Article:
Tharg is on the cover this week to celebrate the 38th anniversary of 2000 AD, and a pretty ok issue. The current Dark Judge saga has been chugging along, and I though the last two weeks dragged a little bit. Staples is still hammering out gorgeous panels and concise storytelling, but the claustrophobic environment is starting to feel less like a plot device and more like a constraint on the story's possibilities. I know it's a little silly to give that kind of criticism to something as pulpy and action-packed as this run of Dredd has been, but I'm disappointed that the spaceship has been nothing more than a locale. Of course, Dredd's quip during his fight with Fire this week was hilarious.
I thought the second installment of Survival Geeks was good, but I thought it was a little slow. I won't lay into the series just yet since this seems to happen to a lot of the new serials. Now that they've established some of the new story, hopefully they can pick up the pace a little next week. Googe's art is still a damn good mix of detail and humor.
The Order must have heard I like plot twists with my plot twists, because they put a plot twist all up inside of last week's plot twist. This week they put the fate of my favorite character into serious question, but I am oddly (and perhaps sadistically) happy about it, since it means I have a favorite character. Of the things I might not have ranted about at length just yet, Burns' work with colors is yet another great thing about this series. Flashbacks are a somber series of blues and hallucinations wash out into dull greens and grays. There is just so much atmosphere and life to every page of this comic that I feel like I can practically smell the dungeon they have been in for the last few weeks, and that's a really weird thing to be excited about.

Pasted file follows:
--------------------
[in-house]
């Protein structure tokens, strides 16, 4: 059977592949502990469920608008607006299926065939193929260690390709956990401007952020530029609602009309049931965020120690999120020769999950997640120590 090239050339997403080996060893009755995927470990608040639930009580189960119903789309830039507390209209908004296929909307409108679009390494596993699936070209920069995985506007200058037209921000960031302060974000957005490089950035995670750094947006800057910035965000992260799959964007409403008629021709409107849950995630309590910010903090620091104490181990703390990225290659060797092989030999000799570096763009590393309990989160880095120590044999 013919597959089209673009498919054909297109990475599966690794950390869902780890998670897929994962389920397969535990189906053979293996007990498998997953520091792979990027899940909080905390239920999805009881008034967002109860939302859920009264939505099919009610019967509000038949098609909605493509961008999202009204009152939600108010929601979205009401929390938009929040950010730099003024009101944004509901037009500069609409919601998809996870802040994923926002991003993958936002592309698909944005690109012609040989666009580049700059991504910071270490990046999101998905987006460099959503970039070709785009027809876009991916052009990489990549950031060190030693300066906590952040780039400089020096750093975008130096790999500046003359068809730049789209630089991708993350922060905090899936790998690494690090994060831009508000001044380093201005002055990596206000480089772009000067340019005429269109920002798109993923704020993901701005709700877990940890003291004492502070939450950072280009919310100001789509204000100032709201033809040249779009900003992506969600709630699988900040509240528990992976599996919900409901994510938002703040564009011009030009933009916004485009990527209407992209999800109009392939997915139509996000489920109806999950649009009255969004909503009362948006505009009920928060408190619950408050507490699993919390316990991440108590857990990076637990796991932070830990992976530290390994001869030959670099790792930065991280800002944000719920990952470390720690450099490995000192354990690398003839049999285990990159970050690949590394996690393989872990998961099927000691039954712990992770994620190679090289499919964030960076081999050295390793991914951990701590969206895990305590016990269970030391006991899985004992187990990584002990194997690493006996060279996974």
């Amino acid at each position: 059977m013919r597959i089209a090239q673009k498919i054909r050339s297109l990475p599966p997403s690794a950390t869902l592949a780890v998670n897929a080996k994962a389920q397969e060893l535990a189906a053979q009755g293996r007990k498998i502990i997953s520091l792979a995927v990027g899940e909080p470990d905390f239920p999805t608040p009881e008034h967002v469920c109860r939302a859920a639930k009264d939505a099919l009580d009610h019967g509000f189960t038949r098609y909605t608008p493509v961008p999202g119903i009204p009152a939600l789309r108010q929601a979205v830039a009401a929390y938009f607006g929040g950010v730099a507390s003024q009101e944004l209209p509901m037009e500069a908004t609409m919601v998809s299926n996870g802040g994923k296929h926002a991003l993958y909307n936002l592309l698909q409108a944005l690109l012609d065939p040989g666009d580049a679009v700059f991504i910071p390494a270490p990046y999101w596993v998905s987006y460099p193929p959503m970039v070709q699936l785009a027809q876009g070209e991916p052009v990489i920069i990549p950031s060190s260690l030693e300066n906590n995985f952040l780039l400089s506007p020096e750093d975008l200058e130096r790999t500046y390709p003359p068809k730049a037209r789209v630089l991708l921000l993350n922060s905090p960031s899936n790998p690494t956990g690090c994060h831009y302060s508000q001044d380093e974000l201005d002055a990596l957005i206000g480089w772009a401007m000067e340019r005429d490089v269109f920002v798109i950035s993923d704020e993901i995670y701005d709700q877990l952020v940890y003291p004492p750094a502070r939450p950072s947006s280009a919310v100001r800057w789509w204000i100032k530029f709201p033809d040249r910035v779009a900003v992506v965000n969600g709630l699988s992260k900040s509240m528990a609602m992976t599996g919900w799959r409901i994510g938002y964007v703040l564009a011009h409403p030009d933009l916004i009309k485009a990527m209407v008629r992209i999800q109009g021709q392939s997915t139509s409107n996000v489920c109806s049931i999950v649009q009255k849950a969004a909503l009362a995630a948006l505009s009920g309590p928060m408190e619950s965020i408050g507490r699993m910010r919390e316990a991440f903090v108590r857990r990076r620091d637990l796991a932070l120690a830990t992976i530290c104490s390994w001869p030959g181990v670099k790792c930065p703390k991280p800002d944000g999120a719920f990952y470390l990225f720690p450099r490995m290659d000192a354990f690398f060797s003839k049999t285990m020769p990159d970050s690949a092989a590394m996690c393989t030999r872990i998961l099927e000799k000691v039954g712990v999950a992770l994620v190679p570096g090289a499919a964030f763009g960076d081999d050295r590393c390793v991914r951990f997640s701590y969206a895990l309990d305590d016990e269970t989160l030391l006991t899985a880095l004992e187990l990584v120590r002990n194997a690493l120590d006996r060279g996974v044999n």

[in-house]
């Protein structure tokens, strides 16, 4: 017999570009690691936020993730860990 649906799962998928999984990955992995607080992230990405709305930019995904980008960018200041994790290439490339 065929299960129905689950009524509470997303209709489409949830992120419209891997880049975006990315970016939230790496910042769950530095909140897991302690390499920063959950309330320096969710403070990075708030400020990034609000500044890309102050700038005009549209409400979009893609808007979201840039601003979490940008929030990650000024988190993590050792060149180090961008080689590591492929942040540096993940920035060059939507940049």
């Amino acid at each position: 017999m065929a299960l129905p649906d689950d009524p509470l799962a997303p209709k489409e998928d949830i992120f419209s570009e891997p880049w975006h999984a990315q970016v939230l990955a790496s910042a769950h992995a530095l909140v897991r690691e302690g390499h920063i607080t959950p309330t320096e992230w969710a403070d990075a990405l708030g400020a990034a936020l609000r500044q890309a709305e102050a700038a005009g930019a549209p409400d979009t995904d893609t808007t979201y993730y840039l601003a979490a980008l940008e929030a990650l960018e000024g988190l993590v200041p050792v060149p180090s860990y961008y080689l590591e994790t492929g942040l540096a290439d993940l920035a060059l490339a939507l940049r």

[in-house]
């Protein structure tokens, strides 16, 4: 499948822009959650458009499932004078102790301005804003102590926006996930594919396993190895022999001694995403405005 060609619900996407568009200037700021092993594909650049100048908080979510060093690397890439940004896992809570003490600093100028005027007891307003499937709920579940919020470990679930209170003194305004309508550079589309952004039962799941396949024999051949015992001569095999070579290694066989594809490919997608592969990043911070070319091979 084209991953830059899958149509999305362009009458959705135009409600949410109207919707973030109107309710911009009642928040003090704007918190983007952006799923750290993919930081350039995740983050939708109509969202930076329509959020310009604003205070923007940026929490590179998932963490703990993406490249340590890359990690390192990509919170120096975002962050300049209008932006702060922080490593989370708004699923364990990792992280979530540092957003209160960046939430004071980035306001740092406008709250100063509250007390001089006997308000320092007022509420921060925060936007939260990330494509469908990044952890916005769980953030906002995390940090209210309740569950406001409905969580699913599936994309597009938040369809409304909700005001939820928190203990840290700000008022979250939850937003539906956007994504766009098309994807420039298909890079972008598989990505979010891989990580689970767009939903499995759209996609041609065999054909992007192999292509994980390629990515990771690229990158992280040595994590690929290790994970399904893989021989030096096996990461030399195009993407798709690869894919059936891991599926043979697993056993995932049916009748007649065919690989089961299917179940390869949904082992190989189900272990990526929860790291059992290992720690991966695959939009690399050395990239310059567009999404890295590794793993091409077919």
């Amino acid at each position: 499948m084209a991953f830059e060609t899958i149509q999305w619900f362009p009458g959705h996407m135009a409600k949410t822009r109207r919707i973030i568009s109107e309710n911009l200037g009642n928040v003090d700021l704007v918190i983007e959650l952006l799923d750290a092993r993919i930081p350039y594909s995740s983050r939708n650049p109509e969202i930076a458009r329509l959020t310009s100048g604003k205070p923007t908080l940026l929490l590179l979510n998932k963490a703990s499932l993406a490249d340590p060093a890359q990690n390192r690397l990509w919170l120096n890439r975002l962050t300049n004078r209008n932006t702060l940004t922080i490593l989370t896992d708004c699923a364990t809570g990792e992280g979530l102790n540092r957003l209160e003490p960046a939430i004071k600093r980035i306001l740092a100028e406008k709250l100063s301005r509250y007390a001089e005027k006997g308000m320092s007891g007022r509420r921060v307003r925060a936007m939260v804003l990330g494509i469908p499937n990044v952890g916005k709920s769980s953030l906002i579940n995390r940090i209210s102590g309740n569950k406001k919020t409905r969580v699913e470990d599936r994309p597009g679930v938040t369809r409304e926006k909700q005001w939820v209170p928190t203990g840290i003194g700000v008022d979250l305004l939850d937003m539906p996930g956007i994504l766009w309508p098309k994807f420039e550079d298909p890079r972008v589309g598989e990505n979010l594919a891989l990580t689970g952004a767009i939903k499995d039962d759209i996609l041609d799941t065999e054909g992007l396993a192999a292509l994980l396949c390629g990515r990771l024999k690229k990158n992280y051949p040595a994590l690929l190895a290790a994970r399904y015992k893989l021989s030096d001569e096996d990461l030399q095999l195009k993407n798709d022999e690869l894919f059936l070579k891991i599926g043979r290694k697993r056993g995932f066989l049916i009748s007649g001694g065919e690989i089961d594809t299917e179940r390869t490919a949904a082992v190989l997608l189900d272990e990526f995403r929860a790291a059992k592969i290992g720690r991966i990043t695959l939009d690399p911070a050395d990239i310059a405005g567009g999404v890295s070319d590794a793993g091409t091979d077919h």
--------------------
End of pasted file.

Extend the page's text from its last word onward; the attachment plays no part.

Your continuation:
"Station to Station," the current 3riller, distanced itself from the heavy, ambiguous symbolism of last week in favor of putting a sci-fi face to the culprit of the odd happenings in its pages. This week's entry made it pretty clear that we will either remember this title for its payoff, which is yet to come, or we will not remember it at all. The lack of backgrounds in a lot of these panels really made the issue feel empty and made for a really awkward contrast with the rich visual, other-wordly centerpiece of the issue.
2000 AD - Prog 1919 Writers: Various Artists: Various Publisher: 2000 AD Price: £1.99 (Digital) £2.49 (UK) Release Date: 2/25/15 Format: Print/Digital Anthology